Crimea hopes to regain Pub of the Year titleBy Amy Taylor
March 21, 2013
WINNER of the News & Mail Pub of the Year competition in 2010, the third oldest pub in Aldershot has seen more than a few changes over the years and a few dreams realised for its owners.
The Crimea, which dates back to the early 1800s, has seen generations of drinkers, and for landlords Ray and Jan Hedgman, tending to it has become their life’s work.
The couple have run the pub since 2009 and since then have been almost permanent fixtures behind the bar, taking not a single day of holiday since they took it on.
“It becomes your life,” said Ray, who before meeting Jan and buying the pub’s lease ran the bars at his beloved Aldershot Town FC.
“Even on our night off we often come down for a drink. People like to see the landlord, and it keeps away trouble because they know you’re there keeping an eye on things.”
“We have seen dads, sons, and granddads coming in,” added Jan, who unlike her born-and-bred Aldershot husband has previously managed pubs around the country.
“We recently had the funeral of a lady who was 91, who used to be landlady here. She moved up to Yorkshire, but her last wish was to have her wake here, so we had lots of older people here that remembered drinking in the pub.”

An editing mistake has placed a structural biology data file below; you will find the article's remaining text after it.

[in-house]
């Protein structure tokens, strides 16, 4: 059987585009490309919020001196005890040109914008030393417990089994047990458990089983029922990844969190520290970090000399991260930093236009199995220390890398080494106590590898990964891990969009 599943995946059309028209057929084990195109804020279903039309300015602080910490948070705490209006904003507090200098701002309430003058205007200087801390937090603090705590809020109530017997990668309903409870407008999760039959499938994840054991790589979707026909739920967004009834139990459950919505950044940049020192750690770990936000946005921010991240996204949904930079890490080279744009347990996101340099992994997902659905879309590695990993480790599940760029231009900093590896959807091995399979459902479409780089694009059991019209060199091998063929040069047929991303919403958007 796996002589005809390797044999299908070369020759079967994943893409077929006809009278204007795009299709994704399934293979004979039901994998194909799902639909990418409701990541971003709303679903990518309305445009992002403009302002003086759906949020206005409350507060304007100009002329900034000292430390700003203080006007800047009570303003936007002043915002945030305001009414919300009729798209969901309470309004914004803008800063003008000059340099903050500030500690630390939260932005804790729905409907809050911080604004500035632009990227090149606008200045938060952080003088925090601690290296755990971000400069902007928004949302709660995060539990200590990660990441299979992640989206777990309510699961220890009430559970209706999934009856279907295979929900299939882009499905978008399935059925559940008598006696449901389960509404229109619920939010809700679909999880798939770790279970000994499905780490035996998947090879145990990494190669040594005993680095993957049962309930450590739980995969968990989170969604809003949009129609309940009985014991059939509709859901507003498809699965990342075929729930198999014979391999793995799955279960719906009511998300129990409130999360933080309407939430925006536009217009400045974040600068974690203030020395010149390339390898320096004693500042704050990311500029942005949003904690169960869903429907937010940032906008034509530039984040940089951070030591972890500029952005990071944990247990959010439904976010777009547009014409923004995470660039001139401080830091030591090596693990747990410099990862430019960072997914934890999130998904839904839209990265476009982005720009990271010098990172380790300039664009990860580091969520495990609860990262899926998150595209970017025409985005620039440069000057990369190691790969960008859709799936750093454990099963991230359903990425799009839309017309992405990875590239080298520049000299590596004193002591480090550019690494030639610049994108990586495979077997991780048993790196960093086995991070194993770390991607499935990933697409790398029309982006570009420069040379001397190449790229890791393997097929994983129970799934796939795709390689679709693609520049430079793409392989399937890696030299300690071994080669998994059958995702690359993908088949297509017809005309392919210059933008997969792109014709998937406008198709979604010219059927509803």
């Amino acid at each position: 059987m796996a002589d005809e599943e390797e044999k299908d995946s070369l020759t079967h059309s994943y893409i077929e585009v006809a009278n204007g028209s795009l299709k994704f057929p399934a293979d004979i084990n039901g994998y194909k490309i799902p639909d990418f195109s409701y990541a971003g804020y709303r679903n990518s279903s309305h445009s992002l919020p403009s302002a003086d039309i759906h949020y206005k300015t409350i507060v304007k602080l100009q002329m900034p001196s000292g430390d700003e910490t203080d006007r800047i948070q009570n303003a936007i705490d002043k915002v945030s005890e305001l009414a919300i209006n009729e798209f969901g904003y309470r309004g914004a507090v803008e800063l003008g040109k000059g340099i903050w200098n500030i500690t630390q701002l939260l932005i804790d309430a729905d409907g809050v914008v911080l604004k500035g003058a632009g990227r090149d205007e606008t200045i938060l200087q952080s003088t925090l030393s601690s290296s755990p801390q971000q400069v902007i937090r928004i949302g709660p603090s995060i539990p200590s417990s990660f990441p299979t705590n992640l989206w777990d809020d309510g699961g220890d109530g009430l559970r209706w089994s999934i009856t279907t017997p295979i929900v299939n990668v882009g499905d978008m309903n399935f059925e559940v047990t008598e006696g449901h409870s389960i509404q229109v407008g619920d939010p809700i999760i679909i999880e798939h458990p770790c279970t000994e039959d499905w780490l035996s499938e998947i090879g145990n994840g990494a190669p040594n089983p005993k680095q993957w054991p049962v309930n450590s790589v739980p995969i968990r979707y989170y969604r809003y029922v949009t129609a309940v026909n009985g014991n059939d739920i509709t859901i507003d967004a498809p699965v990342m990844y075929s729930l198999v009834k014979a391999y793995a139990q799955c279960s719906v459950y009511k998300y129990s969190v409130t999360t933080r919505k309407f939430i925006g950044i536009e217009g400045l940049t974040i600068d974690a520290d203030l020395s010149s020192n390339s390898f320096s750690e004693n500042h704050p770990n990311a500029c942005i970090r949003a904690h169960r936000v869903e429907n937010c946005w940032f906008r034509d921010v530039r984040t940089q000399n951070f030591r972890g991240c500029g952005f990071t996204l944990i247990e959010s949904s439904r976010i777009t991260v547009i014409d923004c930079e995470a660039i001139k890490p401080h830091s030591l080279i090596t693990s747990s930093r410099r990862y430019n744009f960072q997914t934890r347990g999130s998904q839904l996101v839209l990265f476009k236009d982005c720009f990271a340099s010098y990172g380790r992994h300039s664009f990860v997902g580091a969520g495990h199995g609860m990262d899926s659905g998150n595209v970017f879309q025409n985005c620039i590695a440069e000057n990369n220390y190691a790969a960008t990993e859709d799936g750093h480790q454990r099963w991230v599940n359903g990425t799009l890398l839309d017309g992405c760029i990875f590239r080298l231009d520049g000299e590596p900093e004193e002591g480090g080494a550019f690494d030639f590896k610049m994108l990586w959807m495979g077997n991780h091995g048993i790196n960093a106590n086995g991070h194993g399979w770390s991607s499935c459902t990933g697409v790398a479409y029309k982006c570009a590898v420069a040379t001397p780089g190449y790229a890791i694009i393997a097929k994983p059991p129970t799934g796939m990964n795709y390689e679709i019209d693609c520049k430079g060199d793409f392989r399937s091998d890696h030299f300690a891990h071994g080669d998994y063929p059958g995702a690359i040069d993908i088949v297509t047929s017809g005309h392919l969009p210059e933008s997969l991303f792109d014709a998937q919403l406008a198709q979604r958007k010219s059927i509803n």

Part of their success is their proximity to the football stadium, which was also the reason they bought the pub in the first place.
“When I used to drink in this pub a few years ago, I had a dream of being the Aldershot Town fan that lived the closest to the grounds,” said Ray.
“I reckon I must be now. This is the focal point for the fans, it’s just packed. I love it – I would stay here just for the Saturday.”
Their other winning characteristic is their flexibility. Though the couple do not serve food – they tried it before, but one day they would do 10 meals and the next they wouldn’t do any – they encourage families to bring their own picnics when the weather is nice and make use of the Crimea’s large front garden.
“We try to accommodate everyone’s wishes,” Jan said. “Families can bring picnics or I put on a barbecue and they can bring their own food to put on. All we ask is that they buy their drinks.”
They are also known for their bouncy castle, which, if the weather holds, stands outside the pub from April to October, and for their welcoming attitude to children and dogs.
Prices haven’t risen at The Crimea for 15 months, despite the tightening of belts in pubs all over, but the Hedgmans have noticed some of the strain.
“People don’t realise how hard it is,” said Jan. “A few years ago our regulars would come out three or four times a week, now they’re coming out once.”
Despite the difficulties, the job remains their passion. “It’s very rewarding,” said Ray.
“When I ran the bars at the football club, it was very intense for three hours, and then quiet after that. This is completely different.
“You have to be someone’s shoulder to cry on, you have to listen to people, and you have to agree with things that you don’t always want to.”
Pick up a copy of the News & Mail for your Pub of the Year voting form.